mTOR inhibitor therapy as a disease modifying therapy for tuberous sclerosis complex

Am J Med Genet C Semin Med Genet. 2018 Sep;178(3):365-373. doi: 10.1002/ajmg.c.31655. Epub 2018 Oct 11.


Between 1993 and 2003, through experiments involving Drosophila sp., cancer biologists identified the protein kinase known as the mammalian target of rapamycin, its pathway, and its relationship to the genes responsible for tuberous sclerosis. Thereafter, clinical research has resulted in regulatory approval of mTOR inhibitors for four distinct manifestations of the disease: giant cell astrocytoma, angiomyolipoma, lymphangioleiomyomatosis, and epilepsy. These developments are summarized and the practical use of mTOR inhibitors to improve the lives of patients with tuberous sclerosis reviewed.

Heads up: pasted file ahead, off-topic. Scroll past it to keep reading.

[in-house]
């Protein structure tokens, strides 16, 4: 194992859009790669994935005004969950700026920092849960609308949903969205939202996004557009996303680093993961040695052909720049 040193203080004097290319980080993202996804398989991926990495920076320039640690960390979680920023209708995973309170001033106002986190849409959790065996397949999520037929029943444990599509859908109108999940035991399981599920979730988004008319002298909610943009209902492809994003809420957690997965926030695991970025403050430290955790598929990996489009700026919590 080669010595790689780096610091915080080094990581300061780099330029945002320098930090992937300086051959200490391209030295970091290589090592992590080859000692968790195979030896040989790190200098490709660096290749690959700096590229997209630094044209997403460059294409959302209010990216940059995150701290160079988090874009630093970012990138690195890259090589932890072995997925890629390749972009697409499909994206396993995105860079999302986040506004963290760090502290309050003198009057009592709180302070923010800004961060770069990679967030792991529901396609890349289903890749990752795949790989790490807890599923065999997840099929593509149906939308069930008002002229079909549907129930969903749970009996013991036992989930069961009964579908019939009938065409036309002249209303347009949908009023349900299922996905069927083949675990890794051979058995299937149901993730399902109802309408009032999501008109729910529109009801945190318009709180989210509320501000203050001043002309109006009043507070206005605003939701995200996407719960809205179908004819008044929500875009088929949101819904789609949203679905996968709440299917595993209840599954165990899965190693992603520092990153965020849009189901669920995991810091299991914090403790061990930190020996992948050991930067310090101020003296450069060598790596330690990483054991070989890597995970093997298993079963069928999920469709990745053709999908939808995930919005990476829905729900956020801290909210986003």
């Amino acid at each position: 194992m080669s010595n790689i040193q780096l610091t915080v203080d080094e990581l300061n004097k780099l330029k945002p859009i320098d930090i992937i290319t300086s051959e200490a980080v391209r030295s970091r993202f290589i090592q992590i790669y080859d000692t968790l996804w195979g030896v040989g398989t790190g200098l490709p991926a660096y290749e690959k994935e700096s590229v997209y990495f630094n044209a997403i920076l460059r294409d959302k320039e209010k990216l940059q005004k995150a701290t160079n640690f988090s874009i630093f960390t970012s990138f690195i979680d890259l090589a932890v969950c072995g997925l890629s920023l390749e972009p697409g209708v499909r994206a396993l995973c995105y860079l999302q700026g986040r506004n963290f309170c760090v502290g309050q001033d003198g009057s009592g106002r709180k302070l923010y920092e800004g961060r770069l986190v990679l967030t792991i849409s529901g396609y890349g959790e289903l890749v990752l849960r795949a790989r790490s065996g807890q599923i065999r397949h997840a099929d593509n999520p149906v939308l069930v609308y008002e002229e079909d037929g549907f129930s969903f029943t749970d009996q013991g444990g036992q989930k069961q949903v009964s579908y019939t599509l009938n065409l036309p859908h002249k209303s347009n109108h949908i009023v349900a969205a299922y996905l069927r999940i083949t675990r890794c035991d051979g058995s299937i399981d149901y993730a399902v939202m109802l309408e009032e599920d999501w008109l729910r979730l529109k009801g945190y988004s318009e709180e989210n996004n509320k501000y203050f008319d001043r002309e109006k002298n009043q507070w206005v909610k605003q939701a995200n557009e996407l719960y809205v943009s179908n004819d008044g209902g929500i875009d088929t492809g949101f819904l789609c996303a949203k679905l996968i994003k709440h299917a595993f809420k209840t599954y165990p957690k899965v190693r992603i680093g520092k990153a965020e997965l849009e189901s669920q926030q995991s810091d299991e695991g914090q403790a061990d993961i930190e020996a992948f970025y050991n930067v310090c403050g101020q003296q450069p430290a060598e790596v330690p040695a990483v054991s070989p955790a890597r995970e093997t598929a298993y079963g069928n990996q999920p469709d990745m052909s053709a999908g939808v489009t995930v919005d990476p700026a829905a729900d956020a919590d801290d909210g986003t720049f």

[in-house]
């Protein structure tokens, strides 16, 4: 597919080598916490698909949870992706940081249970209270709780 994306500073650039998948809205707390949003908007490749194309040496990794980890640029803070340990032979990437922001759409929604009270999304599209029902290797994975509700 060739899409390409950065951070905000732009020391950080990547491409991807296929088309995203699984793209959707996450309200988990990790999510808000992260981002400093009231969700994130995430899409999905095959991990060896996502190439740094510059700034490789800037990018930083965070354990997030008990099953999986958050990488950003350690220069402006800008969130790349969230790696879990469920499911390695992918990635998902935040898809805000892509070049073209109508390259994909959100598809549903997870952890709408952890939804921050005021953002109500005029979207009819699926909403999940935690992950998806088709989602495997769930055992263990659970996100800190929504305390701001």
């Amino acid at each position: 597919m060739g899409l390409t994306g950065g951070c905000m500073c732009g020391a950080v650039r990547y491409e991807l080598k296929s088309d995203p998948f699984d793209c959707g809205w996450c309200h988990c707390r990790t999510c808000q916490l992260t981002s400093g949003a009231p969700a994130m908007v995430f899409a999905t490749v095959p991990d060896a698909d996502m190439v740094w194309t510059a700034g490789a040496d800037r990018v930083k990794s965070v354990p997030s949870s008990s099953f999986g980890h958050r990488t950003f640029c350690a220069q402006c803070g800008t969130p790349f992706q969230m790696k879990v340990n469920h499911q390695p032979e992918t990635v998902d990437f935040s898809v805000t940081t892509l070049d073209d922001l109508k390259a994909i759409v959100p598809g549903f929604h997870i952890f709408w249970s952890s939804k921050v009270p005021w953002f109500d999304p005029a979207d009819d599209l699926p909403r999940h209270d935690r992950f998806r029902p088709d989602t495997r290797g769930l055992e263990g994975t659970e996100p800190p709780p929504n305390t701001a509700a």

Keywords: mTOR inhibition; neurogenetics; tuberous sclerosis.

Publication types

  • Review

MeSH terms

  • Angiomyolipoma / drug therapy
  • Angiomyolipoma / etiology
  • Clinical Trials as Topic
  • Epilepsy / drug therapy
  • Epilepsy / etiology
  • Humans
  • Lymphangiomyoma / drug therapy
  • Lymphangiomyoma / etiology
  • Mucositis / chemically induced
  • Protein Kinase Inhibitors / adverse effects*
  • Protein Kinase Inhibitors / therapeutic use*
  • Sirolimus / therapeutic use
  • TOR Serine-Threonine Kinases / antagonists & inhibitors*
  • TOR Serine-Threonine Kinases / metabolism
  • Tuberous Sclerosis / drug therapy*
  • Tuberous Sclerosis / etiology


  • Protein Kinase Inhibitors
  • MTOR protein, human
  • TOR Serine-Threonine Kinases
  • Sirolimus